LOGAN - May Swenson may not be known by most folks in the town where she grew up riding stick horses among the poplars at the bottom of Old Main Hill, scrubbing floors for her large Mormon family and writing in her adolescent diary.
Nor does Utah take much notice of Swenson, who died in Delaware in 1989.
And yet, her portrait will soon hang in the National Portrait Gallery of the Smithsonian Institution, a distinction shared by Brigham Young and Robert Leroy Parker, aka Butch Cassidy, among other Utahns.
"It's a real honor for the state as well as for May," says Suzzanne Bigelow of Salt Lake City, co-author of the 1996 book May Swenson, A Poet's Life in Photos.
It also is recognition that Swenson, though largely unknown in her home town and state, is nonetheless regarded as a significant 20th century American poet.
"Within the community of established poets, she is revered," says Michael Spooner, director of Utah State University Press, which has published three books about Swenson and is preparing a collection of essays about her work.
Spooner, English professor Paul Crumbley and several graduate students are involved in the May Swenson Project to make the Cache Valley native better known.
USU has been been sponsoring an annual poetry contest in her name, had a symposium last year, established a May Swenson room in the English Department and plans another in the library now under construction.
Swenson's champions also have asked Logan to erect a sign at the southern entrance to the northern Utah city, denoting it as May Swenson's birthplace.
Having her portrait in the National Portrait Gallery can only help bring Swenson more respect, says Crumbley.
The 1960 portrait, in pastels and on paper, is by artist Beauford Delaney, a friend of Swenson's. The National Portrait Gallery bought it from the poet's literary estate in May.
"She's obscure. I think that we can change that," says Crumbley.
Swenson was born in Logan in May 1913, the eldest of 10 children of Dan Arthur and Margaret Swenson, converts to The Church of Jesus Christ of Latter-day Saints who immigrated from Sweden to Utah.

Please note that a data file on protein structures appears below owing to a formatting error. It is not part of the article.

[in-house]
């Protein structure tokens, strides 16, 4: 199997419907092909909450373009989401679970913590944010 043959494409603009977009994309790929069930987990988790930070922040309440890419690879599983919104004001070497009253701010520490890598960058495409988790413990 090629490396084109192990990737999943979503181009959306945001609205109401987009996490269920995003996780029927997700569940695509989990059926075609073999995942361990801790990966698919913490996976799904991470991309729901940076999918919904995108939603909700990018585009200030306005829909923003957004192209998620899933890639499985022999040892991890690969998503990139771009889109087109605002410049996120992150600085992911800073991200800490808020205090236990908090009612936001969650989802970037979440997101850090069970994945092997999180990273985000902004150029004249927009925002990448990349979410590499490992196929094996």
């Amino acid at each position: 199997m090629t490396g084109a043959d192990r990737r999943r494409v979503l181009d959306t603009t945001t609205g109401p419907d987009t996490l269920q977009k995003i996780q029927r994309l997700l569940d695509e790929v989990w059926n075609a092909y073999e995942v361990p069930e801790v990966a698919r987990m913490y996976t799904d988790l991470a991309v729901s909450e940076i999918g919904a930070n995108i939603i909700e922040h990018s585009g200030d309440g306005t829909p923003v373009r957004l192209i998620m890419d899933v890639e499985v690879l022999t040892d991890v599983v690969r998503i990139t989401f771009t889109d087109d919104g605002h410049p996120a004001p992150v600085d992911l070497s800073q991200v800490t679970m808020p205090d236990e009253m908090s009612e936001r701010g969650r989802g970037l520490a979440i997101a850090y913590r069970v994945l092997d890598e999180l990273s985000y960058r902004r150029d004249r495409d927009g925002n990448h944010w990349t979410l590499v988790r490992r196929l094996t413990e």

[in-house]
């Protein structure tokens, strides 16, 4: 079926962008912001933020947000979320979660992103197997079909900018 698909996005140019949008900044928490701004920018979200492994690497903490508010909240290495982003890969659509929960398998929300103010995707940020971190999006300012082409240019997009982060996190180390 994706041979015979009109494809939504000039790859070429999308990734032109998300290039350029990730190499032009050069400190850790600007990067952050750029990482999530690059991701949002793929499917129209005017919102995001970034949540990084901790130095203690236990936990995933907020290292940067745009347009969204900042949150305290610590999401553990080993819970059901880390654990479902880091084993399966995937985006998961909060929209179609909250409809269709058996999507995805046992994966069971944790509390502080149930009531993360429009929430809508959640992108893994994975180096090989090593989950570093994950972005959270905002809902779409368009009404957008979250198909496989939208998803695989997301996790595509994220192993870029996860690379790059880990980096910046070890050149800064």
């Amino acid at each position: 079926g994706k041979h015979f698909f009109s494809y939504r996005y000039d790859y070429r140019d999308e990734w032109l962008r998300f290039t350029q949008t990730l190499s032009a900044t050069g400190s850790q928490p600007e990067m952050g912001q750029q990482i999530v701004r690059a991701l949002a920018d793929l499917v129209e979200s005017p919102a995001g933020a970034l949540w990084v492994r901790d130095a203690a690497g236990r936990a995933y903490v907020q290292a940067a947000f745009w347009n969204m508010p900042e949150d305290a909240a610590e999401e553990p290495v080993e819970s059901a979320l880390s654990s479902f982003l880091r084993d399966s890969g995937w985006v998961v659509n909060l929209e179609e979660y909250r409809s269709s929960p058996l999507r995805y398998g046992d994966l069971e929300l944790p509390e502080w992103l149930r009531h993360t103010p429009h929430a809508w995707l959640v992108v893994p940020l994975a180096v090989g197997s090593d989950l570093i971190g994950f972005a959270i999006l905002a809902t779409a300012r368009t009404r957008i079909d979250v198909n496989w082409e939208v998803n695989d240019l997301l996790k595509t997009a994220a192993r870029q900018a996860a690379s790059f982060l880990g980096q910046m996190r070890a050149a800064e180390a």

Her father taught woodworking at Utah Agricultural College, which became Utah State University, and kept fruit trees and a huge garden on the family's two acres just west of campus. He also was a writer, and read to his children at the kitchen table at night.
Swenson's mother was quiet and hard-working and relied on Swenson to help manage the brood of children who came after her and to keep house.
A younger sister, Ruth Eyre of Logan, remembers Swenson entertaining her young charges with impromptu stories, including one about how many shoes a centipede would need.
"She told us that story as she was scrubbing the kitchen floor," Eyre recalls.
After graduating from USU, Swenson worked briefly as a reporter for the Deseret News in Salt Lake City. At 22, she borrowed $200 from her dad for a trip to New York City. Thereafter, she made only occasional visits back to Logan.
She had hoped to be a newspaper writer, but had to settle for odd jobs that barely paid the rent on a series of small apartments. At night, she wrote poetry. After dozens of rejections, she was finally published in The Saturday Review of Literature, 13 years after she arrived in New York.
Though she continued to work at secretarial jobs, Swenson scrimped so she could take long writing breaks, including several at artists' colonies, according to her partner of 25 years, Rozanne Knudson.
By the time Swenson died of a heart attack, brought on by asthma and high blood pressure at age 76, she had published 11 volumes of poetry and had been awarded many top cultural honors, such as the MacArthur Foundation Fellowship worth $380,000. She was a chancellor for the Academy of American Poets.